The decline of Venezuela’s oil production for the foreseeable future has been assumed, and to a large extent, already priced into the market. However, an acceleration in the rate of decline is possible, and a few recent developments raise the odds that such a disaster will become a reality.
Reuters reported that state-owned PDVSA is completely falling apart, with workers walking off the job at a frightening pace. The conditions for oil workers has deteriorated for years, with shortages of food, unsafe working conditions, and hyperinflation utterly hollowing out the value of paychecks.
Since last year, however, things have grown worse. Venezuela President Nicolas Maduro sacked the head of PDVSA and handed over control to the military in order to keep the armed forces on his side. But Major General Manuel Quevedo has only accelerated the decline of PDVSA, which once held a reputation as one of the better managed state-owned oil companies in the world.
Reuters reports that about 25,000 workers have quit PDVSA between January 2017 and January 2018, a staggering sum. PDVSA employs roughly 146,000 people. Thousands of workers are walking off of job sites, fed up with going to work hungry, putting their lives at risk at rickety refineries, all for a paycheck that fails to cover even the most basic expenses.
The worker exodus has grown so bad that the company has in some cases refused to process resignations. Those higher up are no less unhappy. Reuters says that General Quevedo “quickly alienated the firm’s embattled upper echelon and its rank-and-file.”
The loss of both top level engineers and managers as well as workers on the ground ensure the oil production losses will continue. Reuters reports that some rigs in the Orinoco Belt, where PDVSA produces heavy oil, are only operating “intermittently for lack of crews.”
Moreover, the situation at the company’s refineries are arguably worse. Fires are breaking out because they are falling apart and they no longer even have the staff to run them properly. Even ports are reducing operations because of a lack of workers.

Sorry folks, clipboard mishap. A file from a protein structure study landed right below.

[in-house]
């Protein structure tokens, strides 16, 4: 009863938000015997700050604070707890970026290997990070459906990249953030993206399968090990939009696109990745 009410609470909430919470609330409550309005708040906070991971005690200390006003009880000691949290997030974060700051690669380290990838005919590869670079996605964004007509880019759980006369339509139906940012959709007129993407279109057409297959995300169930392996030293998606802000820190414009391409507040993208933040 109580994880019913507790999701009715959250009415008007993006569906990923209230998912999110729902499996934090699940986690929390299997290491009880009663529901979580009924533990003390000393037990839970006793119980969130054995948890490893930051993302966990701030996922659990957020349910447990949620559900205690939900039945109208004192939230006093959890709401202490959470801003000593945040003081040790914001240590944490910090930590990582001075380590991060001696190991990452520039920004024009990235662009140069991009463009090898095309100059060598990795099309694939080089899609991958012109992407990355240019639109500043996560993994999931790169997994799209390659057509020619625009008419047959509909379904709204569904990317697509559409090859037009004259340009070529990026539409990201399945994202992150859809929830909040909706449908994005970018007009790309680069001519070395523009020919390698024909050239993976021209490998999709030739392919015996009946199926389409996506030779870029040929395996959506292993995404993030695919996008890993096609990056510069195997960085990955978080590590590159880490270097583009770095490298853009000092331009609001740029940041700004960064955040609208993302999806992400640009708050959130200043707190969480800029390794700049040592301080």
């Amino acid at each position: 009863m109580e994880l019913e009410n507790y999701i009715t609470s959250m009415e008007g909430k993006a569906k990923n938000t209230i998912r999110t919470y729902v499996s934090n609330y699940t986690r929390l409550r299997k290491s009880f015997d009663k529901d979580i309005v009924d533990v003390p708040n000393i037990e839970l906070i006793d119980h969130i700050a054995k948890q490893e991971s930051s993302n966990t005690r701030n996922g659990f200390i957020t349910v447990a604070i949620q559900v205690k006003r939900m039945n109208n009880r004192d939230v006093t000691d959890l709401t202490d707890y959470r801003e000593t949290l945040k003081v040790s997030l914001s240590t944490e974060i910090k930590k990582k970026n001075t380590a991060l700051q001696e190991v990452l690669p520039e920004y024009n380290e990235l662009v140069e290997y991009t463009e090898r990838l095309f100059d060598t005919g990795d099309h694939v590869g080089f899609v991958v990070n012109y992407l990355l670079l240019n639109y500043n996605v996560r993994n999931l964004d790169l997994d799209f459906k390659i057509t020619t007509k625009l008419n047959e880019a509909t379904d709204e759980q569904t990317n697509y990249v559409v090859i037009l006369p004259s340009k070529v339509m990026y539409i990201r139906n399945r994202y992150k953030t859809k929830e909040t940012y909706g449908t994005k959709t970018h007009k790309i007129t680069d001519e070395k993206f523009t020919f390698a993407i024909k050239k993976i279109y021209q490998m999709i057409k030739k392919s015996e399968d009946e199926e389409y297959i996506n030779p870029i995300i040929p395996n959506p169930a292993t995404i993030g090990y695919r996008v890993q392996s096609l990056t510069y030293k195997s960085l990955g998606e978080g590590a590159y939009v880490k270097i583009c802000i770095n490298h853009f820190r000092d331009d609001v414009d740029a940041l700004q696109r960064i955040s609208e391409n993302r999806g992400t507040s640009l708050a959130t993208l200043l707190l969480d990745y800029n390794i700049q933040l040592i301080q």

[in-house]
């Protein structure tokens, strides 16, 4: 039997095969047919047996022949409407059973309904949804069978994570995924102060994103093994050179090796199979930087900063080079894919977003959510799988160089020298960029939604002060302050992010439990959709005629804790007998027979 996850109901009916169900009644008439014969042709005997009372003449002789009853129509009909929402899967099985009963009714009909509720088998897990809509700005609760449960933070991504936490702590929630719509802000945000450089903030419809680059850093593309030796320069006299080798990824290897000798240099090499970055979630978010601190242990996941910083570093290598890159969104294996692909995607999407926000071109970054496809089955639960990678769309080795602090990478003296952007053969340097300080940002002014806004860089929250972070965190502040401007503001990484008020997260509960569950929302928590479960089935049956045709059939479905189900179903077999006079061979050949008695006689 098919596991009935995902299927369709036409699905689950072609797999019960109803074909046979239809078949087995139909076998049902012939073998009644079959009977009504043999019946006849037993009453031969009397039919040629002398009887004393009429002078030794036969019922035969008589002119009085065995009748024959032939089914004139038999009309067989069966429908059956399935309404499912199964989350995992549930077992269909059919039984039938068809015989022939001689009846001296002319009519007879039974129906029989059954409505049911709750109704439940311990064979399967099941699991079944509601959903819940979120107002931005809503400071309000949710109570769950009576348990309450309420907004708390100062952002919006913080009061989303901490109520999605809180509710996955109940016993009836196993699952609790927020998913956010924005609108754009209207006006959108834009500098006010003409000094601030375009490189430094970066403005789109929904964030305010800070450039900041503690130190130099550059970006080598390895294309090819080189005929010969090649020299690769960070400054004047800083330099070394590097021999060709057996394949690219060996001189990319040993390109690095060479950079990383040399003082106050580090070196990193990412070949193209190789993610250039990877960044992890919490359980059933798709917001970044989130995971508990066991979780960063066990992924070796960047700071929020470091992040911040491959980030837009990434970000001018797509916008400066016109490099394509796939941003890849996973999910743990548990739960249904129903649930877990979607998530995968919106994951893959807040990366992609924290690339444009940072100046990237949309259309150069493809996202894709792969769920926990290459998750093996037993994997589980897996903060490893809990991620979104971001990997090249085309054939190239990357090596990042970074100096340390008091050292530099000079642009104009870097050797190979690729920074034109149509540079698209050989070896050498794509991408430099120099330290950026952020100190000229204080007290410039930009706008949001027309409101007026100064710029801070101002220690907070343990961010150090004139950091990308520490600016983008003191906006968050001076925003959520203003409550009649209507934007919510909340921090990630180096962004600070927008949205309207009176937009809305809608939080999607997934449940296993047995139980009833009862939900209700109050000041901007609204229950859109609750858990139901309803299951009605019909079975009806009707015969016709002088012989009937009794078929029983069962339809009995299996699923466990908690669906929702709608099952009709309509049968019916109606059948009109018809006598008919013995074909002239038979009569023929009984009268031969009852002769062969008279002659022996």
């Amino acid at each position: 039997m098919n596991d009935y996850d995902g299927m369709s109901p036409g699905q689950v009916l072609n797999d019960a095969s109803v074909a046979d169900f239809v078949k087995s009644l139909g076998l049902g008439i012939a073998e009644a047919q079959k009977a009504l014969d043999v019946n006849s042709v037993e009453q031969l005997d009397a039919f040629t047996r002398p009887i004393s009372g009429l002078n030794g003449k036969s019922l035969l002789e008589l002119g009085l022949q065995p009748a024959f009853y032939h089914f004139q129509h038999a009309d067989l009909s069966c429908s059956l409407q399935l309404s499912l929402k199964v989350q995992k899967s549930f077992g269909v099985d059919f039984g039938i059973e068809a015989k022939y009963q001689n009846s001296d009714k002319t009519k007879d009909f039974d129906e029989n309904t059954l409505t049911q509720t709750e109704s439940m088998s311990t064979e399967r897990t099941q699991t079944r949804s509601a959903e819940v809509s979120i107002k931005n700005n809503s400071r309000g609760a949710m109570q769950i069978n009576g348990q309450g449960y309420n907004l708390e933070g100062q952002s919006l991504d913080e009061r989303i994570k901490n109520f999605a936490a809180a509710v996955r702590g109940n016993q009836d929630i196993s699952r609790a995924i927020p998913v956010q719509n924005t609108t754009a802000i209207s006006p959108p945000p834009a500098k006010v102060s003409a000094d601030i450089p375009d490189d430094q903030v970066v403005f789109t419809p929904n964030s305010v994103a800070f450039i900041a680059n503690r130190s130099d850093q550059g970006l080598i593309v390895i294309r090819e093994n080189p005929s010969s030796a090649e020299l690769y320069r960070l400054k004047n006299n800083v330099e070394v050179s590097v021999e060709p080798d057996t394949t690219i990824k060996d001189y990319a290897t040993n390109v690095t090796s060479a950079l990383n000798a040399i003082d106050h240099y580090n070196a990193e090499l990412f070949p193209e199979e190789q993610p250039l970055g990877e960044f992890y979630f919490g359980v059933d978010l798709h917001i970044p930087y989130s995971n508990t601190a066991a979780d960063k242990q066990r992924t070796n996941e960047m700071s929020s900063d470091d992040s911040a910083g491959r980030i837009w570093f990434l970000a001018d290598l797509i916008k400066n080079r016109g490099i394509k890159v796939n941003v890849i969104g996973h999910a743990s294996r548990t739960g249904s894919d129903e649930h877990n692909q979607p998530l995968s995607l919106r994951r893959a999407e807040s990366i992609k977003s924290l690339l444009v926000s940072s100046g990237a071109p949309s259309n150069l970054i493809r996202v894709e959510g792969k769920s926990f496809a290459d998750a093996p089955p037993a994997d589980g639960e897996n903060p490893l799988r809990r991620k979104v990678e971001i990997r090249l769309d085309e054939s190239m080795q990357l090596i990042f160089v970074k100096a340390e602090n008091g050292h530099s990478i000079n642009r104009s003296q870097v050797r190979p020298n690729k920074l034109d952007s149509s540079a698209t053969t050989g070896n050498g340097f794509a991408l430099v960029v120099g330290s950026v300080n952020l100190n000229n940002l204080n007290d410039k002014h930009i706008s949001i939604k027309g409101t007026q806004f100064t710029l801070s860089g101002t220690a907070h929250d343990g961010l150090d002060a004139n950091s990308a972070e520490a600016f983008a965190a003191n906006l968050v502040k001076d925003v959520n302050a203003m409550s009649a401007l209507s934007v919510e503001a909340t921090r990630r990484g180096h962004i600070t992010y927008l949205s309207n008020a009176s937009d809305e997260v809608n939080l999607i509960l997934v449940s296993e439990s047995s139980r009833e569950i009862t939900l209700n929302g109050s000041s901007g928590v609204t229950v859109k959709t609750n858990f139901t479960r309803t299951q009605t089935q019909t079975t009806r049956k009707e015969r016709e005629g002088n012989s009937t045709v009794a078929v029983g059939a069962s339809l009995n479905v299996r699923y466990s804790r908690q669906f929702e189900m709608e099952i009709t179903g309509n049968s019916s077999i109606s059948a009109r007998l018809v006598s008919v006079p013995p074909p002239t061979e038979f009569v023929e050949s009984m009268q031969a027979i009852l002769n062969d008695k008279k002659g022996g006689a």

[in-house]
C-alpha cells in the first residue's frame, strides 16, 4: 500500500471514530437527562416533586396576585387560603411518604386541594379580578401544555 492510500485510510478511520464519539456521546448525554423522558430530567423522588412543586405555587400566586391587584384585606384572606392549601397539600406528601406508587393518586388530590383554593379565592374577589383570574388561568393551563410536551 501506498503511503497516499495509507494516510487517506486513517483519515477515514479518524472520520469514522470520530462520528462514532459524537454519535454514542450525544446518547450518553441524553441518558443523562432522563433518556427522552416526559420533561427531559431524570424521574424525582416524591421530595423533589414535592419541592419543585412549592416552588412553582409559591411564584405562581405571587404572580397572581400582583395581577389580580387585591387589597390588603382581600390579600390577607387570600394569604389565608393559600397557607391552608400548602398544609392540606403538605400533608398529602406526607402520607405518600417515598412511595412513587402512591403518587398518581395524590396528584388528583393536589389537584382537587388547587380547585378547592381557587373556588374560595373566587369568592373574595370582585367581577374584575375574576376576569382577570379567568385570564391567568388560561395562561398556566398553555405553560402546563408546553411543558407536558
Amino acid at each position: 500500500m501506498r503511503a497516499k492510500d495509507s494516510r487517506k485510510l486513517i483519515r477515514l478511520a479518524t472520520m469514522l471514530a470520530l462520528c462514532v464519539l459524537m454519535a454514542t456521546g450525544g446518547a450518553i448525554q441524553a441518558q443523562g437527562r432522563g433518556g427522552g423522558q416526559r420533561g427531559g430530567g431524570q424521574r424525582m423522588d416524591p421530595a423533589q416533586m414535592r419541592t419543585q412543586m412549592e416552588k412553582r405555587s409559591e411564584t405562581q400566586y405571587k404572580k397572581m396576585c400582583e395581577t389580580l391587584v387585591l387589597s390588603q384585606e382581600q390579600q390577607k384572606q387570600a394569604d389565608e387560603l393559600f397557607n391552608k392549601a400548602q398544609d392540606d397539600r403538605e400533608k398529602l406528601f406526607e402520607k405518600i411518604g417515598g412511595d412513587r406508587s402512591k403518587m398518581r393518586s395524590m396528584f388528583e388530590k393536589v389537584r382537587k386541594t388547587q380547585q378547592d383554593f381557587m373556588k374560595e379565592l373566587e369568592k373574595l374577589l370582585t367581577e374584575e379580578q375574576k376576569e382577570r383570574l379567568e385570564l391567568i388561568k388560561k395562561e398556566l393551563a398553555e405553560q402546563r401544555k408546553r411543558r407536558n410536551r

But the problems don’t stop there. PDVSA only accounts for about half of the nation’s oil production on its own. The rest comes from joint ventures with international oil companies. Production at the joint ventures has eroded at a much slower pace than operations run solely by PDVSA.
Yet, the Venezuelan government is in danger of sparking steeper losses from joint venture operations. On Tuesday, Chevron said that two of its workers were arrested in Venezuela. Chevron has not fled the country even as its peers have packed up and departed, but the detainment of the oil company’s workers could very well lead the oil major into rethinking its operations. “Chevron has been one of the more steadfast participants in Venezuela, having stuck around through some of the most challenging times over the past two years,” Mara Roberts Duque, a BMI Research analyst, told Bloomberg. “These arrests will likely encourage them to turn away from Venezuela in a more definitive manner.”
Reuters says that Venezuelan intelligence “burst into the Petropiar joint venture’s office” and arrested two workers. The arrests appear to be the first to directly hit an international company operating in the country.
“Oil industry companies would do well to be cautious and stop assuming that good relations with PDVSA can last forever due to a common interest in pumping oil,” Raul Gallegos, associate director with the consultancy Control Risks, and author of Crude Nation, a book about how oil ruined the Venezuelan economy, said in an interview with Reuters.
“The level of corruption in PDVSA, especially under a military administration, can and will trump production logic.”
It isn’t necessarily that the few remaining international oil companies in Venezuela will immediately withdraw their personnel. But at some point the costs of operating become too high. Companies like Chevron and others have long been frustrated with lack of payment. Reuters reports that they are now also increasingly aggravated by PDVSA’s chief Miguel Quevedo, who refused to enact reforms to stop the decimation of the country’s oil and refining facilities.
Ultimately, President Maduro’s grip on the nation will become increasingly shaky. Utterly dependent on oil exports for revenues, the resources available to Maduro are vanishing.